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Heroine's Quest - Which is not unduly obvious, as I am about to explain
dronon
dronon
Heroine's Quest
I've spent a good chunk of this weekend playing Heroine's Quest: The Herald of Ragnarok, a free(!) indie adventure-RPG lovingly modelled after Sierra's Quest for Glory series, except with a strong female protagonist, and set in the context of Norse mythology. Excellent graphics, pretty good voice-acting and music, and they did a good chunk of research - including appearances by Ratatoskr, the SQUIRREL OF DOOM.

I admit to cheating, however. I gave myself ridiculously high stats and money so I could avoid grinding. This means I don't know how to describe the pace of the game, since I ignored it entirely - although there are four major chapters, each triggered by in-game events. I think you can take as much game time as you like, despite things like a guy lying injured in the forest, surviving for days. Several puzzles were a bit difficult with not enough hints to suggest solutions; but at least online searches provided the answers. Normally breaking the game immersion like that bothers me, but it didn't here, which I think is due to just how nicely put together the whole thing is, so eager was I to see what came next.

There are some neat little touches here and there. Lots of random shout-outs to other games (sprites that occasionally wander across the screen); I recognized about half of them. There's a real sense of culture, although the Norse names take a while for the brain to acclimatize to and memorize. The NPCs (and their pets) wander around their towns by a loose schedule, and if two are in the same room together when you're having a conversation, it's not unusual for one of them to interject, or for the NPC you're talking with to alter their dialogue slightly.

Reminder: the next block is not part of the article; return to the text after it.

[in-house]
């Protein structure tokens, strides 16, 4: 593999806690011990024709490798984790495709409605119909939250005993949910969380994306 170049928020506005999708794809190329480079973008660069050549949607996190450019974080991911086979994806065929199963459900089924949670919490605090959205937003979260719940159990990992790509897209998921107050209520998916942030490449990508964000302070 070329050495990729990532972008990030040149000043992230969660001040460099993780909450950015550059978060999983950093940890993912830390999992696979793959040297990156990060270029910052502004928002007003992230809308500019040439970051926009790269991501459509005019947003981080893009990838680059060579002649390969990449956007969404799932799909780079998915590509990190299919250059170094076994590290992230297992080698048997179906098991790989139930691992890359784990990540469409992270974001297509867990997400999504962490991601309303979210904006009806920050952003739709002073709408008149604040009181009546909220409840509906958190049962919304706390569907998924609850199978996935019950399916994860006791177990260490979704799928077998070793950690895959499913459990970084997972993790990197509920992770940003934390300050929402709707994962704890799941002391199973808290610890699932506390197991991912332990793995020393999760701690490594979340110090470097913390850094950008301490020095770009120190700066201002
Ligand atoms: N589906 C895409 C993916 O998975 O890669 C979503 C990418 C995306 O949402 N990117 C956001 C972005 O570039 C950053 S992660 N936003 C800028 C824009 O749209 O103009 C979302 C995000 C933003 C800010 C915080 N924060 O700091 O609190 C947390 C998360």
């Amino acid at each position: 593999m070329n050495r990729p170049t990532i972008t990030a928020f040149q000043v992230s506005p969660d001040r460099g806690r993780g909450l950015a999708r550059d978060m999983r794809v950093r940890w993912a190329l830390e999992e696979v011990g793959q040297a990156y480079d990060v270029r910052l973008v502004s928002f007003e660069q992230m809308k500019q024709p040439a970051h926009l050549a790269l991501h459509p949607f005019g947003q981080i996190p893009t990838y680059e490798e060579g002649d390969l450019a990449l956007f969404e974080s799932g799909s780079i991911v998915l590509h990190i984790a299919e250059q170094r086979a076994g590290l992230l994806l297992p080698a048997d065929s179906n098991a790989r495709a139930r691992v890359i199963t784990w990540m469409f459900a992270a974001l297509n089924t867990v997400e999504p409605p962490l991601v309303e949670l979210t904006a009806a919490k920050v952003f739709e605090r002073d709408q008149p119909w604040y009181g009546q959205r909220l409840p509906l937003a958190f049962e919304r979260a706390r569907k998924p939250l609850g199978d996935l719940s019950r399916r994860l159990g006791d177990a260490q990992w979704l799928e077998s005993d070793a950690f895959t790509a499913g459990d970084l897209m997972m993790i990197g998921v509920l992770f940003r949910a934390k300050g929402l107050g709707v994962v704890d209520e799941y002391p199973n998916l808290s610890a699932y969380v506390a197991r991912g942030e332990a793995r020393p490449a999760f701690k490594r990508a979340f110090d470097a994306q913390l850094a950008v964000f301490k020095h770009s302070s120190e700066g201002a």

Like Quest for Glory, you can play as a fighter class, a magic-user or a thief, or multiclass yourself slightly; some quests are class-specific while others have different solutions depending on your skills. There's a hidden "honor" stat where you have to be all goody-goody but you'll get a cool sword if you pull it off. Me, I played a thief. Had a bit of a problem getting into the thieves guild (in the end, I used magic) - and at night I went around stealing stuff. Sometimes I felt bad about this because it turned out the people lived in fairly squalid conditions.

Actually one funny thing that happened - I stole a shovel from a storekeeper instead of paying for it. She left her shop unlocked during the day! But it came back to haunt me. Unlike other items, you can't exactly hide a shovel on your person, so if I ever entered a room where the shopkeeper happened to be - and remember, the NPCs wander around - she'd say something like, "Hey, that's my shovel!" Suddenly you'd be surrounded by the other townspeople - really nice people - who'd disparage you at how their hero had betrayed their friendship and trust. Then they'd lock you up in a pillory and the town librarian would throw a tomato at your head. The End. All because of a shovel. And when I say the town librarian, specifically, it's this librarian - I was not expecting a shout-out to The Hilarious House of Frightenstein, which came out over 40 years before this game did!

Anyway, I defeated the big bad guy at the end using a walkthrough 'cause I'm laaaazy and impatient. I've saved the world! And I'm waiting to see the praise and feast and final points tally when suddenly... "Hey, that's my shovel!" and I'm disparaged again, but this time, forget the pillory, now the dark elves lock me in their prison in one of the other nine realms. Luckily I had savegames from earlier, and you can hide your shovel in one of three storage chests scattered around the game for later retreival, but still. Harsh. And delightfully unexpected.

So if you liked Sierra's Quest for Glory games, this one is definitely a worthy addition to the genre, if you don't mind grinding and occasionally needing to look up a puzzle solution. I recommend it!
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